Posted by: nancyisanders | September 12, 2016

Oldie But Goodie: Plot

Here’s another Oldie But Goodie post I found several years ago that I wrote here on my blog. It is based on watching Jurassic Park, too.

Everything I Need to Know about Middle Grade Novels I Learned from Jurassic Park

As I watched the three Jurassic Park movies, I also learned great tips about creating a plot and subplots for my middle grade novel.

Jurassic Park had three strong plots and a large number of subplots. The three main plots were:
1. Get approval for island: This plot was carried all the way through the movie, referred to often, and was important at the end.
2. Steal DNA. Again, this plot was carried all the way through the movie, referred to often, and was important at the end.
3. Get off the island.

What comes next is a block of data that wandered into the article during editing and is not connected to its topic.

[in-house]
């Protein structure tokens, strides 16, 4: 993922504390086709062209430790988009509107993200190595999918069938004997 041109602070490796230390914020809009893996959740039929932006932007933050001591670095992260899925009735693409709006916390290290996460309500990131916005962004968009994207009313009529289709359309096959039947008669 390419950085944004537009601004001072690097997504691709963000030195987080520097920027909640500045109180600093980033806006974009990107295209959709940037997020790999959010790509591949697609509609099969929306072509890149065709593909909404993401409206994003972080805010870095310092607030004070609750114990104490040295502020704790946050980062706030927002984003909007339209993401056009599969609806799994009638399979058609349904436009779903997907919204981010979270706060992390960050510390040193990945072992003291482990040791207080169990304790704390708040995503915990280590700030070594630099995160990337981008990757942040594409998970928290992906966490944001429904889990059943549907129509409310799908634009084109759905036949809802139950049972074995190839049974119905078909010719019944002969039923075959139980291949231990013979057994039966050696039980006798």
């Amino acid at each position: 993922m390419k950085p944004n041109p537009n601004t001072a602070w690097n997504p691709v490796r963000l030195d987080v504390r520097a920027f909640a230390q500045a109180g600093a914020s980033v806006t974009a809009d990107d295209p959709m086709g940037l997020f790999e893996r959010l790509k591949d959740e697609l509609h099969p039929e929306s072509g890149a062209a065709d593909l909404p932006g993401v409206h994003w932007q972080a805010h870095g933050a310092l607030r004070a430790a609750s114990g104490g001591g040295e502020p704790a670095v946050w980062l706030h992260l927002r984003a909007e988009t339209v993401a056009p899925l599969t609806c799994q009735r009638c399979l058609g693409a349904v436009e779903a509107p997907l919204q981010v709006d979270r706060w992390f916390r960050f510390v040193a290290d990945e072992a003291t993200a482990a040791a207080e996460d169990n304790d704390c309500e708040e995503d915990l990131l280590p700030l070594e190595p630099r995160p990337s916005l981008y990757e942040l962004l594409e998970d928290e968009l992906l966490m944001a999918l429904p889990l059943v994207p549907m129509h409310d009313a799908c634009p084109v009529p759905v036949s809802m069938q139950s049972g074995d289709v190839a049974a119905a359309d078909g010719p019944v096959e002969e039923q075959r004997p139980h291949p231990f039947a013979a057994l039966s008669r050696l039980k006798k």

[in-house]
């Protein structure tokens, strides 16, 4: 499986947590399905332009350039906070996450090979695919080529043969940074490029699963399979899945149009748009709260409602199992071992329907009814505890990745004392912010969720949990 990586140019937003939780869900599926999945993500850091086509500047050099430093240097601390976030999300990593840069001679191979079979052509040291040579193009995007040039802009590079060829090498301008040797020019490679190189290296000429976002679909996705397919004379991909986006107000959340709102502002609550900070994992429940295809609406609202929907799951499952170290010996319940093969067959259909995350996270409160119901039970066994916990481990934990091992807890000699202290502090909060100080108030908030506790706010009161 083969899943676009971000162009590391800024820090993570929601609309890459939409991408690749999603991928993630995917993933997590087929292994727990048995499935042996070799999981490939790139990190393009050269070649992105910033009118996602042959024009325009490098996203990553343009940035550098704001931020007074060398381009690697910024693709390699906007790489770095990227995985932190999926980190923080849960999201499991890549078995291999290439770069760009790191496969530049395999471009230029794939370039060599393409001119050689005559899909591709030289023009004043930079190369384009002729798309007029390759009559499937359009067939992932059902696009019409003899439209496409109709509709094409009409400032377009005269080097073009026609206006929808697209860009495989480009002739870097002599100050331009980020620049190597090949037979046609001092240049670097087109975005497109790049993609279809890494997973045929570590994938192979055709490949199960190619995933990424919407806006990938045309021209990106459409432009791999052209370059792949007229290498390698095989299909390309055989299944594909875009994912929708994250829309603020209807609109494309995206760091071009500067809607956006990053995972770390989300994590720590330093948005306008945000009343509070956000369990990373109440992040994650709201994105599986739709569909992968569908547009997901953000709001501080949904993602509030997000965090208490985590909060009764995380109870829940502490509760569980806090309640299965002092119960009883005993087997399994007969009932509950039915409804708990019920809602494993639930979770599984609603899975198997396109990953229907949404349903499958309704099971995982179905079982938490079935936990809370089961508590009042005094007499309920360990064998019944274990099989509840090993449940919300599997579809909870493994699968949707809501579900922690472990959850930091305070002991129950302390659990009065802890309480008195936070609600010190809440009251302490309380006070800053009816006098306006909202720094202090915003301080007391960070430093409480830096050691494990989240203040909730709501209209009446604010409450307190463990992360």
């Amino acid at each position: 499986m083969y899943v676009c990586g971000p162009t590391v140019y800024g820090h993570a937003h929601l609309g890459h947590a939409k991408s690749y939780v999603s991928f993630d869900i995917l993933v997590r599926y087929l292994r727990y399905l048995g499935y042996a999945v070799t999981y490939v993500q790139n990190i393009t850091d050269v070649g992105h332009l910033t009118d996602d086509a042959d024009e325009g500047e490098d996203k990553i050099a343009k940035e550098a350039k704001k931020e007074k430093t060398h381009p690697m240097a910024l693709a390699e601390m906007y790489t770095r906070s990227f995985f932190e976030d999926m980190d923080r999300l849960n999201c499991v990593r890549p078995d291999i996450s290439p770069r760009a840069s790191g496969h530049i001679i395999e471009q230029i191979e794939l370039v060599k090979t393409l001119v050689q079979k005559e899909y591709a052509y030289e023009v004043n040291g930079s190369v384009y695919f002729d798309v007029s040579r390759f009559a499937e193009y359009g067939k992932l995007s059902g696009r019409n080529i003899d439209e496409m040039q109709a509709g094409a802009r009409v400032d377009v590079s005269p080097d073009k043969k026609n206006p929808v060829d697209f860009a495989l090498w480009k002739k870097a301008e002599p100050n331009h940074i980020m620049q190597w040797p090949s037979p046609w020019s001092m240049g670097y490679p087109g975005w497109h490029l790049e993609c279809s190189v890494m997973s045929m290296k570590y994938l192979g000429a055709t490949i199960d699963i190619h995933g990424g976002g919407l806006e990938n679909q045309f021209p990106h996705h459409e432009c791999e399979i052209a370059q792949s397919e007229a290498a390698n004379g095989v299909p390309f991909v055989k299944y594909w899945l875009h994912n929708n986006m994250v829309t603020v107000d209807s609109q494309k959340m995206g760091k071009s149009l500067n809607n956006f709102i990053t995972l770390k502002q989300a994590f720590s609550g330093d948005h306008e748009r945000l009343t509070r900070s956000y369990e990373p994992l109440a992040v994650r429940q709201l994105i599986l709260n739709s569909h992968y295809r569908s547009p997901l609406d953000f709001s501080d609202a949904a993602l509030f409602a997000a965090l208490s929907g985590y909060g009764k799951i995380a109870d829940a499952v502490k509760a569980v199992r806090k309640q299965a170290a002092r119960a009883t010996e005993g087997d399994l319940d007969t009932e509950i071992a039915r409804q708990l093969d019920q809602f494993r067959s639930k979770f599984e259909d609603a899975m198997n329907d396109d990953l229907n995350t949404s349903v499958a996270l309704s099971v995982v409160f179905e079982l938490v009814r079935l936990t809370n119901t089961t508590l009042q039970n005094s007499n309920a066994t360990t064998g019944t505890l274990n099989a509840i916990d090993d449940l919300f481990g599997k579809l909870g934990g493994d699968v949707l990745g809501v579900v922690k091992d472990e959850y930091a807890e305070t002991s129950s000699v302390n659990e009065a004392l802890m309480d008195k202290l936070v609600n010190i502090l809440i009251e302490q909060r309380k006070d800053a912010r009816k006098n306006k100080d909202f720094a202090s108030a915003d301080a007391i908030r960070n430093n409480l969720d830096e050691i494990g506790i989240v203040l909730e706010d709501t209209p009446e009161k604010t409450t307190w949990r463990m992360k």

Jurassic Park 2 (Lost World) did not really have a single plot that carried the entire way through the movie.
1. Get on the island and find girlfriend: Since he found her right away, it was the end of this plot.
2. Wealthy guy’s safari: This lasted until they got off the island. Then they were in the city and it was a different kind of plot.
3. Get off the island: This only lasted until they got off the island. Then a new plot started.

Jurassic Park 3 also did not really have a single important plot that carried the entire way through the movie.
1. Find kid: They found him in the middle of the movie. End of plot.
2. Get off the island: By the third movie, this was the same plot as the others so it got kind of old. It wasn’t important any more, it was predictable.

Here’s what I learned about plotting a middle grade novel by watching all three movies of Jurassic Park:
1. Create at least three main plots to develop, refer to often throughout the book, and still be important at the end.
2. Create numerous, character-driven subplots that are developed throughout the book and are resolved by the end.

 

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